JUSTICE LEAGUE was alright. I was never a huge Captain Marvel fan, but I like this new bastard take on him. Seems interesting so far. I'm curious to see how and when he joins the team. It was a nice breather from the lame Graves storyline and looking forward to the next issue. Here's hoping I like it more then past issues.

AVENGERS was pointless. Hawkeye and Spider-Woman calmly disagree and discuss their relationship while defeating Mr Negative and his goons. It was dumb. The whole thing read like, "Look how cool we are" and was a total filler issue til Bendis is done with the book. So, it looks like I'm gonna sit thru 3 more issues of this until the new guy takes over.
I took that ending as Miles did something horrible in 616, seeing as how Peter had just given Miles his blessing not two pages earlier...

I still think they dropped the ball by not including Ultimate Spiderwoman in that series.

As for the webshooters, Ultimate Aunt May gave Miles Ultimate Peter's webshooters over in Miles' book.
X-Factor #244 - [blackout]Terry.[/blackout] :(
The Mighty Thor #20: While Gillen gave us a nuanced villainous Kid Loki last issue, oscillating between petty jealousy, rage, and a hint of regret that Thor couldn't see that the situation he dropped Loki into would do nothing but rebuild his villainous character, this time Fraction gives us more of a cookie-cutter Loki. He pretty much acts like Kid Loki normally does, only he'll occasionally step off to the side of a panel to sneer because he's eeeeevil again, see? Maybe I'm being unfair--Loki doesn't do anything especially stupid or out of character--but he just seems a bit more ham-fisted than last issue's Loki to me. Anyway, Heimdall falls under Surtur's spell and leads a charge on Asgardia while Surtur's plan stands revealed, and it's about as colossally sinister as you'd expect from a 100-foot fire demon. Looking forward to the conclusion and what comes next for both Thor and Loki.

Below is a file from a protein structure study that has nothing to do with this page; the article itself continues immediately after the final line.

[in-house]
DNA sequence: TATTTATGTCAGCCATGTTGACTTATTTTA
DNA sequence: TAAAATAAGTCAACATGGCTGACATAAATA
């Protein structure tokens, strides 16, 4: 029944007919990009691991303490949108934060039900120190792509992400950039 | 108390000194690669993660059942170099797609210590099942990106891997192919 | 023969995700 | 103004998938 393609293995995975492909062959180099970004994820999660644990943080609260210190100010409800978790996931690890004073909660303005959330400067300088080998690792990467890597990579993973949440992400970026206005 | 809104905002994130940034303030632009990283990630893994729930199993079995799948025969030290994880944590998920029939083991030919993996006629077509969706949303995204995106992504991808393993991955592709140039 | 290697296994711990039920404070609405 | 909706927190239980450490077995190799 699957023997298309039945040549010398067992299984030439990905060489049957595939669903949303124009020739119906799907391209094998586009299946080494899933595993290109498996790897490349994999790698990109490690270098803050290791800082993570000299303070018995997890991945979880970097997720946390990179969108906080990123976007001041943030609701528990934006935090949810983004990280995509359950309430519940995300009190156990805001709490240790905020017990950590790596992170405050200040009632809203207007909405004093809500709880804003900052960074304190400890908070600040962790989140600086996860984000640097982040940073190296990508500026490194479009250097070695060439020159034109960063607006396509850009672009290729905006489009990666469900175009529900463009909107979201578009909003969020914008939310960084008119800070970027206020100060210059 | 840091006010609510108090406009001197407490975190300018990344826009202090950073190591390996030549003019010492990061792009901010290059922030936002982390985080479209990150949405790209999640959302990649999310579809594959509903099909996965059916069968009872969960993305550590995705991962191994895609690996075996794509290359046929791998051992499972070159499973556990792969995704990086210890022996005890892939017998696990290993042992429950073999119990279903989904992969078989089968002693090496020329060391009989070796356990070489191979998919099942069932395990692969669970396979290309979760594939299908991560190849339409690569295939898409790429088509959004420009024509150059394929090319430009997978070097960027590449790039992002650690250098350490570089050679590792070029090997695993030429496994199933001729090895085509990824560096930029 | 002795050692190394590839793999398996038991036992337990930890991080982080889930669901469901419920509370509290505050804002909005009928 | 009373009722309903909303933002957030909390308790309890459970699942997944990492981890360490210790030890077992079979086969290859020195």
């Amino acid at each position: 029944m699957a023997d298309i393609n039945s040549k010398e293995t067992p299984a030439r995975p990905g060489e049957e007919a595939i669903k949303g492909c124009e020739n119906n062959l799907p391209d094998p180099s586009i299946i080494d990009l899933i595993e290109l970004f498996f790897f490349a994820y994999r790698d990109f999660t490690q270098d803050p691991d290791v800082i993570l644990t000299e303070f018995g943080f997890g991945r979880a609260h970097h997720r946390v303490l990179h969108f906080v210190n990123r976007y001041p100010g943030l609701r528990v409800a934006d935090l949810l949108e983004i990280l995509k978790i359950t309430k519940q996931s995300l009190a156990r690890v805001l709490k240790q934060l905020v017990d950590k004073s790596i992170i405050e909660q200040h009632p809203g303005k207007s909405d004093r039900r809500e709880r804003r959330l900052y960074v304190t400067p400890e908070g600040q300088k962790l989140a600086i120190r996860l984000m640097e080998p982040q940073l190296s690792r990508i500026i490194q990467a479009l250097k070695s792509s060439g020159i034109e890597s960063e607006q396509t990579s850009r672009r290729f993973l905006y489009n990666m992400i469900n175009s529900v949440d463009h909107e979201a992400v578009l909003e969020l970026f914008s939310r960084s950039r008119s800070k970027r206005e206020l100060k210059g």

Stumptown vol. 2 #1: Another start to another case with Dex Parios, everyone's (or at least my) favorite modern noir private eye. Interested to see why she rejected her first client just for being associated with some corporation. The bulk of this issue, however, deals with her second client, whose job she actually takes. Dex is on the hunt for a rockstar's missing guitar. Kind of a cool backdrop for a mystery comic, as opposed to the usual seedy stuff (although I'm sure it'll get seedy at times because, again, noir). A bunch of stuff happens (including a hilarious standoff with two moronic thugs), culminating in Dex's introduction to a new antagonist: DEA Agent Cathy Chase. Pretty exciting overall, as Rucka jumps us right into some action about halfway through this very first issue, and the elements it sets up to tackle later on are interesting as well. The only drawback for me is Southworth's art, which is good but seems a little sloppy in the inking. I don't remember volume 1's art looking this scritchy-scratchy, and it's a little offputting.